Calcium has a key role in the process of age-related memory loss, according to a recent study.
One might think that memory loss is related to the gradual disappearance of brain cells. Nevertheless, it is not the case.
According to the results of a study, conducted by researchers from the University of Cambridge and published in the journal Ageing Cella crucial factor in the loss of cognitive functions such as memory or learning would be the level of calcium present in specific brain cells.
The team of researchers focused on synapses, the electro-chemical connections between neurons in the central nervous system and the level of calcium in the hippocampus, a part of the brain needed for learning and memory. .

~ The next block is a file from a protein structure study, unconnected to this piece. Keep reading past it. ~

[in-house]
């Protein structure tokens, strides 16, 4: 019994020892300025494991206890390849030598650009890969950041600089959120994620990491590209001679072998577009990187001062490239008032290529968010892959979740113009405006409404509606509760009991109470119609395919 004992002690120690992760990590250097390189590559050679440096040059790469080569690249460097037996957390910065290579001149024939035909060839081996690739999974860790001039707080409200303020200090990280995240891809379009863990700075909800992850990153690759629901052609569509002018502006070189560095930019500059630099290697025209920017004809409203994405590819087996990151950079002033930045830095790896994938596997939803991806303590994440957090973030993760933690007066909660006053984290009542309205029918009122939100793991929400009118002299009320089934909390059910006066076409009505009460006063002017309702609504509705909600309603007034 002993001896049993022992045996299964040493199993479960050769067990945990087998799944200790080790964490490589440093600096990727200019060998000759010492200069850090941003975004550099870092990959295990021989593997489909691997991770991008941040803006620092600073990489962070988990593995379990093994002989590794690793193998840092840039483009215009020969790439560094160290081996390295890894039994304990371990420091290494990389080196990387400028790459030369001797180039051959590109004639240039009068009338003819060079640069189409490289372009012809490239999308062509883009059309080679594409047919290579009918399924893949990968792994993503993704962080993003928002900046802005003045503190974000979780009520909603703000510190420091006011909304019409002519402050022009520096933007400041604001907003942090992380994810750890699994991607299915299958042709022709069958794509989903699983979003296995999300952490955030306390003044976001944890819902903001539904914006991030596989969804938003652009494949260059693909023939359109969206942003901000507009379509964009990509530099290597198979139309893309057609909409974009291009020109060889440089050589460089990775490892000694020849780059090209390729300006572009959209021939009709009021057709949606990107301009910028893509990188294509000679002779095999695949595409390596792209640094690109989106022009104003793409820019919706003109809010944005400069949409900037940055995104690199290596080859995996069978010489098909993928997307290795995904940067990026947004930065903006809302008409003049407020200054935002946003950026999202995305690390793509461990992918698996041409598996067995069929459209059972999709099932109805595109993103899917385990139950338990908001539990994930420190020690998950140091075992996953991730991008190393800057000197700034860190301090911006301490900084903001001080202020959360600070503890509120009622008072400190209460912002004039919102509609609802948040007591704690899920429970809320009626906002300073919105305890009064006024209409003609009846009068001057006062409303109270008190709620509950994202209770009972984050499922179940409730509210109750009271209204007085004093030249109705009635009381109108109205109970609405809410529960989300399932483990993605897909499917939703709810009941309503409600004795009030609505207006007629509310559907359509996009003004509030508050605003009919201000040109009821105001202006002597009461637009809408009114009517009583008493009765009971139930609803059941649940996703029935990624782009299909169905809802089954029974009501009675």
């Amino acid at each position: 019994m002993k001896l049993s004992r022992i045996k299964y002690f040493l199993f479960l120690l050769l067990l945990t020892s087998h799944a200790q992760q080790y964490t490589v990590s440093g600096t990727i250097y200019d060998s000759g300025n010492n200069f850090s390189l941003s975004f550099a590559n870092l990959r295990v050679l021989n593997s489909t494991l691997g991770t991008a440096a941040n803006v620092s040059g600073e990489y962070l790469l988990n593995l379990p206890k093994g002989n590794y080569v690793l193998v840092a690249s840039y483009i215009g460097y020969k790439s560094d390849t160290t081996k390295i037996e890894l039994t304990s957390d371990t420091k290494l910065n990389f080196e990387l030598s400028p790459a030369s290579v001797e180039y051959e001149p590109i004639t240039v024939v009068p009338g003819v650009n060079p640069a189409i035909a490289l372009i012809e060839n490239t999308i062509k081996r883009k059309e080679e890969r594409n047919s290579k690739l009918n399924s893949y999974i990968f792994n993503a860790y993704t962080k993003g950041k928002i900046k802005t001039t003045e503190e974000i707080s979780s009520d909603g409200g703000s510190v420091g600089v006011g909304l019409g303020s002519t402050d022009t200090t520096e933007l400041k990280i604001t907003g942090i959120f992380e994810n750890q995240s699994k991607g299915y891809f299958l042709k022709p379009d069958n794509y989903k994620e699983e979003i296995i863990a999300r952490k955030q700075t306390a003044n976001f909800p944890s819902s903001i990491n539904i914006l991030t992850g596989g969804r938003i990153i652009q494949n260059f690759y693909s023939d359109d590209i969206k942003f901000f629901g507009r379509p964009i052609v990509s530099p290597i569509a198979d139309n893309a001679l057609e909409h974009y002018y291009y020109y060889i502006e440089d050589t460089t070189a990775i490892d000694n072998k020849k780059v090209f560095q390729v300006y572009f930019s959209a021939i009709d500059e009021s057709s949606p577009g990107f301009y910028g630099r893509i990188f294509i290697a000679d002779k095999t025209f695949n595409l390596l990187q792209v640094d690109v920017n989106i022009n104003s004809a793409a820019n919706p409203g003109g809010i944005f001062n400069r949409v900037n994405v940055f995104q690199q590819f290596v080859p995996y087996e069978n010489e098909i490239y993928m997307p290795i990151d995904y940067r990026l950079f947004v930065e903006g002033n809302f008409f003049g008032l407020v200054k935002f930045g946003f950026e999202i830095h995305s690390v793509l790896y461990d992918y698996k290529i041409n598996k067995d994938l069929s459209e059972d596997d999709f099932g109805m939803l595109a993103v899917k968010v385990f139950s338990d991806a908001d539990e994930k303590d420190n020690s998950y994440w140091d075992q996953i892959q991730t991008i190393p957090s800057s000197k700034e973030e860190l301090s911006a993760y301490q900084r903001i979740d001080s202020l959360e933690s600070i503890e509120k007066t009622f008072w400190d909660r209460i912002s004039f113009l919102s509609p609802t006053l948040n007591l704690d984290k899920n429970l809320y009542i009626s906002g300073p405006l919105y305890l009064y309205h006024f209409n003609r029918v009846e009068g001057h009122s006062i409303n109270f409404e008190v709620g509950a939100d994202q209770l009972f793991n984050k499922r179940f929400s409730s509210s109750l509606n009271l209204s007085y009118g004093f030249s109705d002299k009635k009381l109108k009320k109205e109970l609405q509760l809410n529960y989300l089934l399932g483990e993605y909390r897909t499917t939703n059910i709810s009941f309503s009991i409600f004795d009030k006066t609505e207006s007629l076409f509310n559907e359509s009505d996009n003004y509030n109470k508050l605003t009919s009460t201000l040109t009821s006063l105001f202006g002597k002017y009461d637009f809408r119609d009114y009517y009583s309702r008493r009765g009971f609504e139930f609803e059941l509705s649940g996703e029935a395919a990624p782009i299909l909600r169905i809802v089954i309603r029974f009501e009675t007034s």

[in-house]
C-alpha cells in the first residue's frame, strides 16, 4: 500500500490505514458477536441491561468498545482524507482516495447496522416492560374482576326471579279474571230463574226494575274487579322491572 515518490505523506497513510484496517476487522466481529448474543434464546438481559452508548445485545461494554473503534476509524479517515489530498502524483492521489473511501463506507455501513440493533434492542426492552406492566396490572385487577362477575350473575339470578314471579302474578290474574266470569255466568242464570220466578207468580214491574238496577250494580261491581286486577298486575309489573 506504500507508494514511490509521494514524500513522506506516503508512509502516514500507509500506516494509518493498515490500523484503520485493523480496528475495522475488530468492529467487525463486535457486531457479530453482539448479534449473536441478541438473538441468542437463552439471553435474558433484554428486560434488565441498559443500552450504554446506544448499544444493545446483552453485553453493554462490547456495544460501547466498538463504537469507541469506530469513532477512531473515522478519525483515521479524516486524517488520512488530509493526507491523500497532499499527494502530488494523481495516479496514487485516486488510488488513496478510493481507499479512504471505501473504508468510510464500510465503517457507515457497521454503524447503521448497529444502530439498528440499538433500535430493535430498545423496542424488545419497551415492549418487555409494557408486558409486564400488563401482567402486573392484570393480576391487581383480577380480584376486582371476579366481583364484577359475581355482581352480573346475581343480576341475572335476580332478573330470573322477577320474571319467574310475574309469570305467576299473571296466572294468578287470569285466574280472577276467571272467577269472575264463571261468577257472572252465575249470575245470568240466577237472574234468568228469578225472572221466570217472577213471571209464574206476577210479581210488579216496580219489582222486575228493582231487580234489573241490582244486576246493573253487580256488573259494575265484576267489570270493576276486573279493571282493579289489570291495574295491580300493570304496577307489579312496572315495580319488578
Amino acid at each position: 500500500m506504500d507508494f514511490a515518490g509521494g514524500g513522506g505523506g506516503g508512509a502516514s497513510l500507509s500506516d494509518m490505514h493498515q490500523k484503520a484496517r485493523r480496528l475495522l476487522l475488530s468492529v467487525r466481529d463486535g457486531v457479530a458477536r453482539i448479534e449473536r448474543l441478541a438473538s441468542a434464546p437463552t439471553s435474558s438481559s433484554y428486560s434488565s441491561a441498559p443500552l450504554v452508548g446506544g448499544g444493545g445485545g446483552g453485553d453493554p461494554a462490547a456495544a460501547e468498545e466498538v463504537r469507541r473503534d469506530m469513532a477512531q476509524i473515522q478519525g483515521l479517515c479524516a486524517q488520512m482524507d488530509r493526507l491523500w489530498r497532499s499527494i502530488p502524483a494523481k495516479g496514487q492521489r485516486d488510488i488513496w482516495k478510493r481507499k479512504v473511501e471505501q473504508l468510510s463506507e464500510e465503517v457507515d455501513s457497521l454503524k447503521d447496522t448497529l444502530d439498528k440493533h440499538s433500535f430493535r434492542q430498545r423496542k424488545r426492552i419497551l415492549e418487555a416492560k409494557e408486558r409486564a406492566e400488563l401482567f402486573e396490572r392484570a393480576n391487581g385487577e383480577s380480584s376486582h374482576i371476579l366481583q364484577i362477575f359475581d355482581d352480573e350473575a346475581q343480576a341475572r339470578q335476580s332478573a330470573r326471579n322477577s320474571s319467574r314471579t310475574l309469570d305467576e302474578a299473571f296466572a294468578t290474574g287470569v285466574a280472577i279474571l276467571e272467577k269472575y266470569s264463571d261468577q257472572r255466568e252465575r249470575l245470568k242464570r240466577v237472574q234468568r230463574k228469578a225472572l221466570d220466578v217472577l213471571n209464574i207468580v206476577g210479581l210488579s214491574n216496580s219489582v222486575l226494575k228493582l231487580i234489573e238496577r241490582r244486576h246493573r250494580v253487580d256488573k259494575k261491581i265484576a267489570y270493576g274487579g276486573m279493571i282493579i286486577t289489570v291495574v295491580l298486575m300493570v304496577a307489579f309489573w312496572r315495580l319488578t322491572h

Considerable potential for treatment leads
The study was conducted on mice carrying a calcium-sensitive fluorescent protein in the pre-synaptic part of the hippocampus. These mice, aged 6, 12, 18 and 24 months, were subjected to labyrinth exercises and object recognition.
An increase in pre-synaptic calcium levels in the hippocampus of young mice prompted them to behave like old mice. While a reduction in pre-synaptic calcium has helped to "rejuvenate" older mice, which is most fascinating.
The researchers thus highlighted a clear correlation between cognitive ability and pre-synaptic calcium levels. Results that have considerable potential for developing treatments for memory loss and cognitive functions in humans.